Future of EMS will be 'data-driven,' EMS Today session told

Brent Myers, medical director of Wake County, N.C., EMS, told the audience the practice of EMS is currently undergoing big changes — and for the better


By Jamie Thompson
EMS1 Senior Editor

BALTIMORE — The future of EMS in the United States will be data-and-research driven rather than responders "doing their best," according to the keynote address at EMS Today in Baltimore on Thursday.

Brent Myers, medical director of Wake County, N.C., EMS, told the audience the practice of EMS is currently undergoing big changes — and for the better.

Photo Jamie ThompsonBrent Myers, the medical director for Wake County, N.C., EMS, delivers the keynote address at EMS Today in Baltimore on Thursday.
Photo Jamie Thompson
Brent Myers, the medical director for Wake County, N.C., EMS, delivers the keynote address at EMS Today in Baltimore on Thursday.

"We are moving out of our EMS adolescence," Myers said. "What we used to do is respond and do the best we could do.

"We reached out and held the loved one's hand of the patent we were caring for and said, 'We did our best for you.' Now we are moving beyond that as we have enough evidence to know what is required to do.

"This is the future of EMS — not that we do our best, but that we have evidence and a list of what we need to do."

During the speech, Myers drove home the point by referring to Britain's wartime leader, Winston Churchill's quote, "Sometimes it is not enough that we do our best — sometimes we must do what is required."

Myers' address focused on how evidence-based treatments can reliably guide EMS care, having a measurable impact on patient outcomes of cardiac arrest, STEMI and CHF.

EMS in the United States, according to Myers, is working to dispel old mantras, many of which were "lost in translation" and misconstrued beliefs from studies and research papers over the past few decades.

These include:

  • The clinical realm: "We can't confuse doing things to our patients with doing things for our patients"
  • The operational realm: "We can't confuse speed with success (response time, time to procedure, medication, skill)
  • The professional realm: "We can't confuse certification with competency"

Attendees at the keynote were told EMS needs to measure "quality and not speed."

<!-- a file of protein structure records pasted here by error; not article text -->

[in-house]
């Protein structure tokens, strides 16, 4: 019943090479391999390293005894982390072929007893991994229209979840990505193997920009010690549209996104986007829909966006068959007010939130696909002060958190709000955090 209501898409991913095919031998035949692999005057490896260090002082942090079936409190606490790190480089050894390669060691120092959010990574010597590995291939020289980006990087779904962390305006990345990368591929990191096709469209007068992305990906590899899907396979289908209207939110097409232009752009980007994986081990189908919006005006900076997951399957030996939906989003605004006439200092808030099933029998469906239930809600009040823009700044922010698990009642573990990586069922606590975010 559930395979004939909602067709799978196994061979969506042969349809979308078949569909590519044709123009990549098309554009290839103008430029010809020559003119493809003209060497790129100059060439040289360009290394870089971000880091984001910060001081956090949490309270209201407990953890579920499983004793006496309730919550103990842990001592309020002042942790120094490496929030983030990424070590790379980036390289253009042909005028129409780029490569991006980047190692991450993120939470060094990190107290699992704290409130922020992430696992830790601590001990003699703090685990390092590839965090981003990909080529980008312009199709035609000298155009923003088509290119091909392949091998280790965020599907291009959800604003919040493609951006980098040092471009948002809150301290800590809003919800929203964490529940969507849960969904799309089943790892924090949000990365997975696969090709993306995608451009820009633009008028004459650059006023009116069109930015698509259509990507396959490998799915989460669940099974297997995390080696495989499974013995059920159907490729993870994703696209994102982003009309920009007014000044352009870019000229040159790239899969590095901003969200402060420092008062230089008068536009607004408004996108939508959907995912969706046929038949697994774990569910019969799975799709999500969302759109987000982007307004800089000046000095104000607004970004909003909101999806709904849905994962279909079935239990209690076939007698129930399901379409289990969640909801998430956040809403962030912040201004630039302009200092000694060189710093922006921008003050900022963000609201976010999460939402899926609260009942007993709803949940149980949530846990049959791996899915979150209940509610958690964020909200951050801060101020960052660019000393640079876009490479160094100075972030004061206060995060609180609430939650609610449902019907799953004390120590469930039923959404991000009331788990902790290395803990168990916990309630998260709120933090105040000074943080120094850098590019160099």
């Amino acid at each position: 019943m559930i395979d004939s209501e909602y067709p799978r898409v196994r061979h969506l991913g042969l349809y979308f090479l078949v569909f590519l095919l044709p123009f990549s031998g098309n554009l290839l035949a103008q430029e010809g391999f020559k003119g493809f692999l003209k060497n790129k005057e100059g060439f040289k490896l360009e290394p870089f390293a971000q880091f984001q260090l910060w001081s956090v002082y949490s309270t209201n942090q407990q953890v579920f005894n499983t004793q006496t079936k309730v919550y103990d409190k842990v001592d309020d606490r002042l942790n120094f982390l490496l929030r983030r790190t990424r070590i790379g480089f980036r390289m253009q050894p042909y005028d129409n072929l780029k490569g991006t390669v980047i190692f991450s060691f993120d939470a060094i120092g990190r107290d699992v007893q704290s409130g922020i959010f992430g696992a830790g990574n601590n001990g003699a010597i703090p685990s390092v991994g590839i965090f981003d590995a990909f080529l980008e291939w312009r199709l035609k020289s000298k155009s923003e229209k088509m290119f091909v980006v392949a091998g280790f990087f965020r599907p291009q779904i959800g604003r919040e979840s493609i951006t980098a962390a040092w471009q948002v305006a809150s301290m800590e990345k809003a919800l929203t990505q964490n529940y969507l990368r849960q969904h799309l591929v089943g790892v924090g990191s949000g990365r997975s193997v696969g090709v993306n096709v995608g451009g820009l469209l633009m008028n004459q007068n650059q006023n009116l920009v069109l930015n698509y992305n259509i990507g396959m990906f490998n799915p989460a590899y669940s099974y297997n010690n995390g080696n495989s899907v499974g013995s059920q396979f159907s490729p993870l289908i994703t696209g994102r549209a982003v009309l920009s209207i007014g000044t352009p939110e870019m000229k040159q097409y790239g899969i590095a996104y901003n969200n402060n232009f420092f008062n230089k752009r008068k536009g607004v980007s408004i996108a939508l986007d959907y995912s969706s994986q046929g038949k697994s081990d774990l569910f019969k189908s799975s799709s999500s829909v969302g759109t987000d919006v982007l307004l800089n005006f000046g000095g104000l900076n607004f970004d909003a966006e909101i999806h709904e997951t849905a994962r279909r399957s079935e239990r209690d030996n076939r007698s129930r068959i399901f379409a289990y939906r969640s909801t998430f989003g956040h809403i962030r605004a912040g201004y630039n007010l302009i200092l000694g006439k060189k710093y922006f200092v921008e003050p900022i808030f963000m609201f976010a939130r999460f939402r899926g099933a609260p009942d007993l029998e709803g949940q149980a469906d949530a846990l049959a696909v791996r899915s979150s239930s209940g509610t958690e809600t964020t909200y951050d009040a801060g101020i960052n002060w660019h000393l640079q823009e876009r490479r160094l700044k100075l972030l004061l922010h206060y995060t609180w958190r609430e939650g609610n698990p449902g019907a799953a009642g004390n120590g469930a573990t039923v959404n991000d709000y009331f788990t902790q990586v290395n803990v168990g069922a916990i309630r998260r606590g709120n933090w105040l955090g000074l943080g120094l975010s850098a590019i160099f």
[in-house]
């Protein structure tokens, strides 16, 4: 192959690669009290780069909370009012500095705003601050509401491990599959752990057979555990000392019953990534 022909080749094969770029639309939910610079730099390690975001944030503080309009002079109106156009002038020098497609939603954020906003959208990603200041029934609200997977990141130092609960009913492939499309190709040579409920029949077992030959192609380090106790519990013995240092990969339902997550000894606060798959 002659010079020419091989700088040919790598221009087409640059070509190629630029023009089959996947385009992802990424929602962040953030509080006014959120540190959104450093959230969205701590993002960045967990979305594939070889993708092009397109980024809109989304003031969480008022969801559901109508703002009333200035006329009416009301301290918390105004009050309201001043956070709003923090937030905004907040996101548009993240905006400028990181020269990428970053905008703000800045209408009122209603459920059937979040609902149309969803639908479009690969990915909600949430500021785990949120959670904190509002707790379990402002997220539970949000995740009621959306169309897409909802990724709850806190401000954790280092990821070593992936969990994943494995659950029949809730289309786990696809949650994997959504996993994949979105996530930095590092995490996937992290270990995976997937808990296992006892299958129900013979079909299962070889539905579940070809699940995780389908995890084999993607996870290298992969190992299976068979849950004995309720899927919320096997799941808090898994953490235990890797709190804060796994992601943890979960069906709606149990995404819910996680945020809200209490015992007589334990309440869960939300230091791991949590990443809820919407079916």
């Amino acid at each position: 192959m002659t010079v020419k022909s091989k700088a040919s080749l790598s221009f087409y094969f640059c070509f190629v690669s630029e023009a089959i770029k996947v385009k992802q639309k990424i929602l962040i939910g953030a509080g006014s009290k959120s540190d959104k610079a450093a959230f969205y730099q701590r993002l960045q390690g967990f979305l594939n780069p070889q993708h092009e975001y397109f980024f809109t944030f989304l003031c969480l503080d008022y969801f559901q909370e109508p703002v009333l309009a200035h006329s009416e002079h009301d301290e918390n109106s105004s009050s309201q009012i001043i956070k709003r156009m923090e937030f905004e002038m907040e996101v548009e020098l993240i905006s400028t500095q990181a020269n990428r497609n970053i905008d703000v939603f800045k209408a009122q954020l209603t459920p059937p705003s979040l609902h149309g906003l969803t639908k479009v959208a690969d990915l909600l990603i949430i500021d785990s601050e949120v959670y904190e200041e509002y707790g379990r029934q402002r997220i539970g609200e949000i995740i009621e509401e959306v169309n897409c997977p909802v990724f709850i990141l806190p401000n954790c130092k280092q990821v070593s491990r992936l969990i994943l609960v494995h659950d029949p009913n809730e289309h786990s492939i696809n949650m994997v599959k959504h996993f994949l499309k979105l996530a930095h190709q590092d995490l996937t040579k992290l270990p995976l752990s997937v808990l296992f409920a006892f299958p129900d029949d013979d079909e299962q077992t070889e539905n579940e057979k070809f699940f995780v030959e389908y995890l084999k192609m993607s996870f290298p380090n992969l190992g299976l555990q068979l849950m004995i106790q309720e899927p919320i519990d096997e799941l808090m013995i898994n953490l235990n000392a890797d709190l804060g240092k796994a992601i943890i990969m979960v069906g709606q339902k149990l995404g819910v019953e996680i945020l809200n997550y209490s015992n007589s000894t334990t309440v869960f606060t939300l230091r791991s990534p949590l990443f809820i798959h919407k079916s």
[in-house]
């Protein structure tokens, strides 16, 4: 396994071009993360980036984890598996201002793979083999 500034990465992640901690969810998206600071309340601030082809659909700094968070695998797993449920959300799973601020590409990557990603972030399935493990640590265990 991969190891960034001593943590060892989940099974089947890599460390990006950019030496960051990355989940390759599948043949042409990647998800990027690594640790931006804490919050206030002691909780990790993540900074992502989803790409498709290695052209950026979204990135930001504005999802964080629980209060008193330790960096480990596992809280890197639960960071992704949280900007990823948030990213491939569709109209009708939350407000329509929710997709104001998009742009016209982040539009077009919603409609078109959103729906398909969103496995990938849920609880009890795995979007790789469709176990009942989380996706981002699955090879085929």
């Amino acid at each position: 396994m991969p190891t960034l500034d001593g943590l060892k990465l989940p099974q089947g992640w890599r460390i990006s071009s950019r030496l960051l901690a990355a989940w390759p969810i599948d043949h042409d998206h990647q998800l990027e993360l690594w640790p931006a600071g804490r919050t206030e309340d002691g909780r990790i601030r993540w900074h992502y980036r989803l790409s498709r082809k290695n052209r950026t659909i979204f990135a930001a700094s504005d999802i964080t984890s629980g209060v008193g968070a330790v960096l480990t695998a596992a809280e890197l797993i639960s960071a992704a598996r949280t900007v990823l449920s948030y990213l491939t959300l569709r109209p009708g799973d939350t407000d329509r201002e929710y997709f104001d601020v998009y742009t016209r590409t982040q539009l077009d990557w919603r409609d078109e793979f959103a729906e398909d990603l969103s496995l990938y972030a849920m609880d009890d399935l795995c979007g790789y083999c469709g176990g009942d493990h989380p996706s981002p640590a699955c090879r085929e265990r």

Myers highlighted the misplaced focus on response times being the most vital part of care, saying EMS should not place "citizens at risk for a customer service score."

"Most fatalities involved in EMS crashes are not EMS providers — they are the person in the other vehicle," he said.

"Don't think that you're being a hero, placing your own self at risk. You're placing your entire community at risk."

Myers spoke of his hope and belief that data will begin to drive decisions in the field more and more.

"We are maturing as a specialty, so therefore we should let data drive our decisions," he said.

During the address, Myers also discussed how a federal EMS administration would help to improve the industry. A recent white paper — drafted by The International Association of EMS Chiefs and National EMS Labor Alliance — said a federal EMS administration is needed to improve patient care in the United States and standardize training and certification requirements for responders.

Myers said he was confident it would happen, saying sources indicate the proposal is being fast-tracked.

"We receive 4 percent of the domestic preparedness money; that's disproportionate, I think we will all agree," he said. "Now we are going to have a place at the federal level to change that."

Looking to the near future, Myers told the audience how EMS is moving into the realm of being a subspecialty.

With it, he said, will come a range of benefits such as:

  • Fellowship programs becoming uniform
  • EMS providers will have the opportunity to educate future medical directors
  • Research will be required and expanded
  • Enhanced respect in the "House of Medicine"
  • Accountability for medical directors

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